WHITNEY: Right now, we are in the process of working on a
LEED-certified prototype, where were can work toward sustainable growth and do our part to take better care of the environment. We also have a million-sf warehouse that we built in
California, and roughly 70% of the roof is covered in solar panels. The panels are producing three-fifths of the power required
to operate that facility. In addition, we spent three times more on
100% recycled plastic pallets in our warehouse. We didn’t go
with wood because you have to cut down trees, and a wood pallet doesn’t really have a long and useful life. But that plastic pal-
let can be recycled into another plastic pallet and it has a longer
life span. You spend a little more money on the front end, but
from an environmental perspective, you’re doing the right thing.
What is your overall outlook for retail in the near term?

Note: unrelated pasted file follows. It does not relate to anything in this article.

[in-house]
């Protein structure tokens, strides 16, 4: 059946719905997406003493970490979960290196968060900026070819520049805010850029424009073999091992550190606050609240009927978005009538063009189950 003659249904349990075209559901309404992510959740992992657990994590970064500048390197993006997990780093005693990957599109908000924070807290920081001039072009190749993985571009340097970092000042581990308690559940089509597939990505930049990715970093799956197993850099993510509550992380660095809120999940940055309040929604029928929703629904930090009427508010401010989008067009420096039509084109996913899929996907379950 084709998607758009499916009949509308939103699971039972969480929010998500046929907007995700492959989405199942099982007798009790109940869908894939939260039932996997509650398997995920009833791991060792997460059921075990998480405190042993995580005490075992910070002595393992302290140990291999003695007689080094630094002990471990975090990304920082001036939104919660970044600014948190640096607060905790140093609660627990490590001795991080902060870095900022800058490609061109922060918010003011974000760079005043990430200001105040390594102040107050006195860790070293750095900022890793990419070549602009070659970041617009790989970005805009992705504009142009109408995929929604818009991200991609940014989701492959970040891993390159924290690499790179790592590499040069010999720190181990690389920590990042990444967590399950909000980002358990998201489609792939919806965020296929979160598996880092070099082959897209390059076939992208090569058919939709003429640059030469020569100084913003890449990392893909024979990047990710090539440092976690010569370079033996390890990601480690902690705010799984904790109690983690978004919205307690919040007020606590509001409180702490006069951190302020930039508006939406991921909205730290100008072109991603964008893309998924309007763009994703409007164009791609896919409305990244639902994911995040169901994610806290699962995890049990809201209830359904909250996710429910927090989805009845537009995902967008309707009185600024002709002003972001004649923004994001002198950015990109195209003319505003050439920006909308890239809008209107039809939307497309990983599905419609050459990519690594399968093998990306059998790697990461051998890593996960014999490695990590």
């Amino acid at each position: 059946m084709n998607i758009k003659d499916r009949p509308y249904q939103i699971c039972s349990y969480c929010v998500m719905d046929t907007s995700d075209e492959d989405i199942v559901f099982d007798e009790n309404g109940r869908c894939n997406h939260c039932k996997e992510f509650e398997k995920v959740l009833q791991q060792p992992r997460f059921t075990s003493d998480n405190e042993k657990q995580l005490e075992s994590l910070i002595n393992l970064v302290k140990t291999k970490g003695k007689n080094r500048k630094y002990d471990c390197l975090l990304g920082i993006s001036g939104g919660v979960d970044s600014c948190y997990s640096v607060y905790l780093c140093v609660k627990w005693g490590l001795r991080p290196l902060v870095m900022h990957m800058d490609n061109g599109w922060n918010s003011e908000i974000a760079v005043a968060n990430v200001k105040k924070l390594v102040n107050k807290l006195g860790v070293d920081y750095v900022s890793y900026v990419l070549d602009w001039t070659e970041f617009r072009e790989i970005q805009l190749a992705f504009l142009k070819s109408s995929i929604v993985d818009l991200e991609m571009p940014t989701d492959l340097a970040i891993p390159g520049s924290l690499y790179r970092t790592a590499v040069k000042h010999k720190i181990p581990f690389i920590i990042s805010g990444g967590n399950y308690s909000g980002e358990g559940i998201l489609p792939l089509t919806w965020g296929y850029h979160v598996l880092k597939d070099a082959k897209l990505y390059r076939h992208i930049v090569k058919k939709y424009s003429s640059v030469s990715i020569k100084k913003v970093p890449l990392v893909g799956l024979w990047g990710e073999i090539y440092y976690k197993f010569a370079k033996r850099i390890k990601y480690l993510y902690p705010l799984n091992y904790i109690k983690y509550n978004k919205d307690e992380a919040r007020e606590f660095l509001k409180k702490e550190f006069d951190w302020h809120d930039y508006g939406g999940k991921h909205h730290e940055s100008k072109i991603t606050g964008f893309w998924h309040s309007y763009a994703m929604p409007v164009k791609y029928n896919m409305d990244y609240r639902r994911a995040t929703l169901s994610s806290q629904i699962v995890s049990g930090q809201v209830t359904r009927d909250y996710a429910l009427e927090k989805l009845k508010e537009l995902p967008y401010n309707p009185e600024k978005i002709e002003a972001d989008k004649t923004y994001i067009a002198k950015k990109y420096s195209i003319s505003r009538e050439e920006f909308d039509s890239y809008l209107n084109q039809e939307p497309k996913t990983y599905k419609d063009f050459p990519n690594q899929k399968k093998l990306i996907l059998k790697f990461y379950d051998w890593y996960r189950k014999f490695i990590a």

FIALA: Necessity-driven retail is going to continue to perform
at a much better level over the next six to eight months.
Consumer confidence is going down because the wealth people thought they had, whether it is in their home or 401K, has
deteriorated. And with gas and grocery prices going up and the
presidential candidates pretty much telling you that everything
is bad, consumers are nervous. They have been spending a lot,
but now they are saving more. So I think you are going to see
discretionary purchases decline and anything that has to do
with housing will be tough for a while.
WHITNEY: As money becomes tight, the first thing we see is
people giving up their luxury-type expenditures. One of the
easiest and quickest ways to decrease your spending is to stop
eating out. You’ll find that consumers will prepare more of
their meals at home, bring lunch to work and those types of
things. That could have something to do with the grocery sector weathering downturns a little better than some other
HADDIGAN: I think the opportunity is really going to be on the
buy side and although we haven’t seen any steals yet, we are